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Ruminations on Death

Updated on June 4, 2021
Rodric29 profile image

Sometimes writers distance themselves from religious subjects. Religion is still taboo to speak about. Read about it instead.

Years ago, a woman thrust upon me teaching that true Christians should not mourn at death because we understand that the dead survive in Christ. Such knowledge, therefore, should evoke celebration at death and weeping at birth, since this life forms a path full of sin and sorrow.

Mourning the death of a friend who I knew left this life with a limited understanding of her potential as a divine offspring of Deity, this woman chastised me for the tears glinting off my cheeks, especially since the person who passed was a sibling to this woman.

Horrified at the words of this woman, and too young to articulate what I felt, I dried my eyes with the hope of proving to this sister who grieved her sibling in a different way than did I that I too truly believed in the reality of Christ. This woman lost two sisters and her mother over the years, remaining alone to stand as the leader of her family of nieces and nephews. All of that loss created within her a specific narrative of how life MUST exist for all people. This woman's idea that death not frightening those who know the true meaning of life is partially true.

As painful as this mortal experience is for many of us, this life is the greatest opportunity for any man or woman to become perfected and holy because in it we can change.

Death represents the unknown country to many because from there, some claim, no one has returned. Narratives of such returns dot the world in varying manifestations with Jesus Christ as the most popular. Determining a definitive path of truth regarding life proves complicated since most people tend to want to sweep Jesus’s resurrection aside as comforting sayings from the primitives to explain something perceived inexplicable so that the masses would not lose hope. That, however, remains another path to explore.

Life is not meant to end, ever. Life continues in another form where death is only a temporary separation that transitions to another aspect of an eternal existence that has no linear conception—at least not in a manner of present calculation.

Celebrate Death. Mourn the Birth

Today that teaching exists still in the minds of some Christians: celebrate the death of a loved one and mourn at his or her birth. A Creole tradition in Lousiana and parts pull together with a street band to serenade the depart into the spirit world with a funeral march.

A brass band plays the slow mournful music to the burial site until the body arrives for interment. Following that, the uptempo music comes with dancers and such in celebration.

That cultural manifestation brings psychological healing in its process because at least mourning is allowed! No sane person thinks that grief for the loss of a loved one goes away because of a knowledge of the afterlife! Just like any separation from a beloved, time apart is still felt, whether the beloved is in the next state or the next realm of spirits.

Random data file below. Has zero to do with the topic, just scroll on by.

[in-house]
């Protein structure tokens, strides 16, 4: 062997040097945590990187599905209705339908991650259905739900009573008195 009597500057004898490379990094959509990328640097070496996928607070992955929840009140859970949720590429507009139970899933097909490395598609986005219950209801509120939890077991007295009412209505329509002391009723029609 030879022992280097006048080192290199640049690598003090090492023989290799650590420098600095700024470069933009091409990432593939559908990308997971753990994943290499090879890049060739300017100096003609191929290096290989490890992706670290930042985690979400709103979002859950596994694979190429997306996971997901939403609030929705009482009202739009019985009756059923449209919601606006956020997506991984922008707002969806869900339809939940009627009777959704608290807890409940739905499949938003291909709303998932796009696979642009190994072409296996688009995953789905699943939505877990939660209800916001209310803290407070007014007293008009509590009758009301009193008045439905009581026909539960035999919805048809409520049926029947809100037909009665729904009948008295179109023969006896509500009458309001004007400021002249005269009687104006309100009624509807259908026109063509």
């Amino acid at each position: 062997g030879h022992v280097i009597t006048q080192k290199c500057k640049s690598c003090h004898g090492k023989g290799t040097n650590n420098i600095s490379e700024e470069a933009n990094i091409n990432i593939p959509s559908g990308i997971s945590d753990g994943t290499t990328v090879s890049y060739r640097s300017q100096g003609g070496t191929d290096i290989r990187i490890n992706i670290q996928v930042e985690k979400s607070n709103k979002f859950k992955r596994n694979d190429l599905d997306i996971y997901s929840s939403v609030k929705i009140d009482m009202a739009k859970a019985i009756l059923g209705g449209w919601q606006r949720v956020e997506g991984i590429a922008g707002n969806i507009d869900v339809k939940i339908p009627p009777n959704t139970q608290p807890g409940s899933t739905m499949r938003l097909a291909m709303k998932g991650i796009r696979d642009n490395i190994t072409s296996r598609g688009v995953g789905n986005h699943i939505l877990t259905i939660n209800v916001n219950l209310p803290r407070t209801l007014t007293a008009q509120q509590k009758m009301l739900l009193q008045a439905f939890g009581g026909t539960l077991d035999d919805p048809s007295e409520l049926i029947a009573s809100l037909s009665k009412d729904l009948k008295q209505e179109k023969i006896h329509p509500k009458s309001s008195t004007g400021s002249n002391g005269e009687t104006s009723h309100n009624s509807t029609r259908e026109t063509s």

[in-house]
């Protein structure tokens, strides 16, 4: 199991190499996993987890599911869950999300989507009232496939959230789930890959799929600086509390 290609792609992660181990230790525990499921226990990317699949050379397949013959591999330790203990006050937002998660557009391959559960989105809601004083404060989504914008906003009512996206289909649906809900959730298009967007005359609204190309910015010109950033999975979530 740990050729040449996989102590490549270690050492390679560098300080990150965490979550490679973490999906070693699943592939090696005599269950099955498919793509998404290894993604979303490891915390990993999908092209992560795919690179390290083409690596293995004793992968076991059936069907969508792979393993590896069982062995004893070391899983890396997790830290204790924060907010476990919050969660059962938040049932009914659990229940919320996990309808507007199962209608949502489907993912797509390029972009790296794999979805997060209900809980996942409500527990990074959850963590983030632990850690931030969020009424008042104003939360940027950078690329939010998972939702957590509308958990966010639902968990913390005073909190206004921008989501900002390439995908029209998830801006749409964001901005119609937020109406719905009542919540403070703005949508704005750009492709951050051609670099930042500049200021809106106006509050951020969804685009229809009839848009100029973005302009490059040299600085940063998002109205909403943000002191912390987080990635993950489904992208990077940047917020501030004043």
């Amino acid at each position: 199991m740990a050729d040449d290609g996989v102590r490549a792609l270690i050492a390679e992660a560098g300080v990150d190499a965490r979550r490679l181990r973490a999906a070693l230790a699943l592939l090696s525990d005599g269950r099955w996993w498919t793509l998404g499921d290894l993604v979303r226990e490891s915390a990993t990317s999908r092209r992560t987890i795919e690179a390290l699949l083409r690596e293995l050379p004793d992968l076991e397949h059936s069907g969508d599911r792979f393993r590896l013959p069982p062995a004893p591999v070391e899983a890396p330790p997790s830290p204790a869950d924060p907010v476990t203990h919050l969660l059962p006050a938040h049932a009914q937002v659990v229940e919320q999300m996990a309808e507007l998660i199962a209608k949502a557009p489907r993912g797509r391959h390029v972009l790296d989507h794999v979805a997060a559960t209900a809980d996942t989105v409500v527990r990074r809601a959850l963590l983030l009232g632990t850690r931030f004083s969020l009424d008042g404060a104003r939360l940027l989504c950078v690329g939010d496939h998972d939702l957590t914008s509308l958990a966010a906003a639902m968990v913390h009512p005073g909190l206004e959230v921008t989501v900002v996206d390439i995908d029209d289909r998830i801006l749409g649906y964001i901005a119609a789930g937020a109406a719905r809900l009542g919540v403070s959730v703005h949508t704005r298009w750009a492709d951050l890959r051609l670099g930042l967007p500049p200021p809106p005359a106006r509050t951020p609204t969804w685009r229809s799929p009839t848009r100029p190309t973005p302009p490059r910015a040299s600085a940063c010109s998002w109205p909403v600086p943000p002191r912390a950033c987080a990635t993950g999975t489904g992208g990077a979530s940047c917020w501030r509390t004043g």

"Imagine" by John Lennon Might be true in Part

Adulting and reading the sacred records personally, I now have a more mature understanding of death and the proper role of what types of emotions should accompany such an event.

Jesus understood the afterlife, yet still, He wept when He lost Lazarus—whose life returned to him within hours of Christ finding out about his death! Death contains no mystery for those who seek to understand. How can it be?

Millions of people have recorded their death experiences to life following mortality revealing to the world a bit of truth. Where do we go when we die? Nowhere.

Life is not meant to end, ever. Life continues in another form where death is only a temporary separation that transitions to another aspect of an eternal existence that has no linear conception—at least not in a manner of present calculation.

John Lennon taught in his song a philosophy to end strife in the world using the lyrics,

Imagine there's no heaven
It's easy if you try
No hell below us 
Above us only sky 

Well, I submit there is no heaven in the sky or no hell below, as has been mythically concluded by theist in the past.

The consensus of all the death experiences of all people in every culture reveals that death leads to this same planet that we call home in mortality. Heaven is here on earth. Hell is here on earth. Purgatory is just another condition of humanity on earth after mortal life. It is all here.

Life never ends for any person, good or bad. Let that sink in for a moment or two before making a case against it.

See if it rings true in your soul.

Do you remember coming into existence?

Can you imaging ending?

In the end, what do you see, blackness? That is still something!

Mortal life is not the beginning. It will not be the ending either.

Understanding that life is never over, that there is more of the same coming with more things to learn, maybe will stop people from forcibly ending mortality thinking the blackness of annihilation only awaits.

Conversely, maybe people will destroy themselves to get to the next aspect of living the burdens of mortality press them so that moving to the next iteration inspires them.

The key to happiness is using the time available to serve others developing within ourselves the characteristics that will sustain us for the eternities to come.

Unlock the Happy Door

Life, just life is fragile. Mortal life can come to a conclusion at the slightest activity.

Everything depends on this life that we live—how the next portion of it will turn out. As painful as this mortal experience is for many of us, this life is the greatest opportunity for any man or woman to become perfected and holy because in it we can change.